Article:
The Church of Powder and Shot


As Aki and I hurry past the gun range to where the Montana Creek ski trail starts, I wonder at these people who chose to spend Sunday morning discharging high power rifles. Perhaps their Sabbath falls on a different day of the week. It’s still early so maybe they are centering themselves for the mid-morning Palm Sunday service by releasing violence against a paper target. For others, this may be their church: their way to celebrate creation and life. Instead of following along in hymnals, they use the Remington 270 or a standard thirty-ought-six to sing divine praise. Members of this church of powder and shot must prefer the bark of a Winchester 30-30 carbine to a homily.


When the rifle range noise becomes hidden by the sound of Montana Creek, I ease into skiing. Aki releases her tail from between her hind legs and trots along, stopping to sniff and pee like she does when relaxed. But at the turnaround spot, where there is only a tributary of the creek to break the silence, we hear three loud bangs. Down goes the tail until it is curled between Aki’s legs. Even though we are soon back to where the creek noise blocks out violence sounds, the little dog doesn’t relax.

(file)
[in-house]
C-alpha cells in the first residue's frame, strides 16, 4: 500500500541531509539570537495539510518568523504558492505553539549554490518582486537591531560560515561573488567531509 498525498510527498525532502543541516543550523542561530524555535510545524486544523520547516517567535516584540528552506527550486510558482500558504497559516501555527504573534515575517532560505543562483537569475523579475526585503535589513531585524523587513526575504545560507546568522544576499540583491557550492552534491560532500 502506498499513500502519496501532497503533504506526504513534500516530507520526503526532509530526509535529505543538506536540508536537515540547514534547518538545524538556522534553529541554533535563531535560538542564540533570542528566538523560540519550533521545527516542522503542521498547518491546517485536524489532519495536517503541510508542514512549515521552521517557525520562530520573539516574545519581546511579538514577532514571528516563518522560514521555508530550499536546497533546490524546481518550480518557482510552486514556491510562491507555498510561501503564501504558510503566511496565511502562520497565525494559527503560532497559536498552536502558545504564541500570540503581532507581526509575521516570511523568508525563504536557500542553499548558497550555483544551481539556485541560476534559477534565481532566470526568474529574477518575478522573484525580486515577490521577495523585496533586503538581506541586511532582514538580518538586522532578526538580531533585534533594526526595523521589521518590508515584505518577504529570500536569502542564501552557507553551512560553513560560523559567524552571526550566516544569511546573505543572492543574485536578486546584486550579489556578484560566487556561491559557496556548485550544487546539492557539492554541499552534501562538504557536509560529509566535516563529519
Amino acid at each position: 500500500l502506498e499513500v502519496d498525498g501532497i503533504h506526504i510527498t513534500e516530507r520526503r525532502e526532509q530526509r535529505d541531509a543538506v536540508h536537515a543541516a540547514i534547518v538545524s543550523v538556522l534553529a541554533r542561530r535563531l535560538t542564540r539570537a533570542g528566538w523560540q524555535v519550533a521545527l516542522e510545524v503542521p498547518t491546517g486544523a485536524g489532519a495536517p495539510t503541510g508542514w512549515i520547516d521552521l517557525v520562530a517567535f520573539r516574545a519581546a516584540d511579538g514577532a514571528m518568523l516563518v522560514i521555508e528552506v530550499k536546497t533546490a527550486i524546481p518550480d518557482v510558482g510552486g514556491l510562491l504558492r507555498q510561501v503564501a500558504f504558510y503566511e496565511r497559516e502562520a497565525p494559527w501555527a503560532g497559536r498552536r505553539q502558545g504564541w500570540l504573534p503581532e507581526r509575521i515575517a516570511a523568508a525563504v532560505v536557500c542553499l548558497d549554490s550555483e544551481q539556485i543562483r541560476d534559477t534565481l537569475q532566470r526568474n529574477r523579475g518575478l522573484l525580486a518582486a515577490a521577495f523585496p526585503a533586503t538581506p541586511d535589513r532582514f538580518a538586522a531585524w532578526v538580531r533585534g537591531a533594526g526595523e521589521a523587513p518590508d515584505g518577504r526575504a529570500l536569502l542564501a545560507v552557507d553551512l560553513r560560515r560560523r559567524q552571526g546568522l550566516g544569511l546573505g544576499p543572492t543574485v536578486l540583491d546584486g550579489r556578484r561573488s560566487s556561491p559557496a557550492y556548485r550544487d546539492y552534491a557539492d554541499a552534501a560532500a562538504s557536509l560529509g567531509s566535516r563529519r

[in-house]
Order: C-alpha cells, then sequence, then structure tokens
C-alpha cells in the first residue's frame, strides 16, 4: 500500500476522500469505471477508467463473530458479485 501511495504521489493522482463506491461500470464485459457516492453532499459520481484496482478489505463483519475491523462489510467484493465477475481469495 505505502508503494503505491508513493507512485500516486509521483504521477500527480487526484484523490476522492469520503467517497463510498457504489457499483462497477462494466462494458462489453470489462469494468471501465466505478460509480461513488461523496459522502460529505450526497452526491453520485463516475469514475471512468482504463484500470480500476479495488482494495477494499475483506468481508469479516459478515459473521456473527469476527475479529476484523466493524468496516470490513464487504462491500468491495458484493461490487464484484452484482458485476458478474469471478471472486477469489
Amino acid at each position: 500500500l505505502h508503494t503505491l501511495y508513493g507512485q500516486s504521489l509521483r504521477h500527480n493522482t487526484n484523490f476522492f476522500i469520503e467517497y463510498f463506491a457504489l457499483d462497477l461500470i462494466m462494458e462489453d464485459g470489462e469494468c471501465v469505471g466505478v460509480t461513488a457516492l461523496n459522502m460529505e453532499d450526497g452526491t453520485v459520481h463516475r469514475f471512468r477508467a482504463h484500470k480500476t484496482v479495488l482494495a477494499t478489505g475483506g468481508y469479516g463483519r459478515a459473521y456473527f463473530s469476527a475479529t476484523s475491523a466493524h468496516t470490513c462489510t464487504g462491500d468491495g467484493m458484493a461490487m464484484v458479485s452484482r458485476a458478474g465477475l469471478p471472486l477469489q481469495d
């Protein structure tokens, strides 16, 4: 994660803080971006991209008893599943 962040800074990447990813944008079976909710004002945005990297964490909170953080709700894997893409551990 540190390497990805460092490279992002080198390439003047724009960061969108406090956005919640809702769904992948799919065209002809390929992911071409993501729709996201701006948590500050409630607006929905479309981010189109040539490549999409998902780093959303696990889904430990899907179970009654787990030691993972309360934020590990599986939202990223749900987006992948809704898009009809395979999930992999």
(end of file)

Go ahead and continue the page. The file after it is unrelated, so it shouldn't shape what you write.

After we run out of skiable snow, we walk. Yesterday, on this patch of ice and pavement, I felt like a WWI recruit approaching the trenches for the first time, trying not to duck for cover. But today, we don’t hear any shots during the 500-meter walk to the car. The gun range is practically empty. We spot only two men and them conversing quietly next to their pickup truck. Church must be out.



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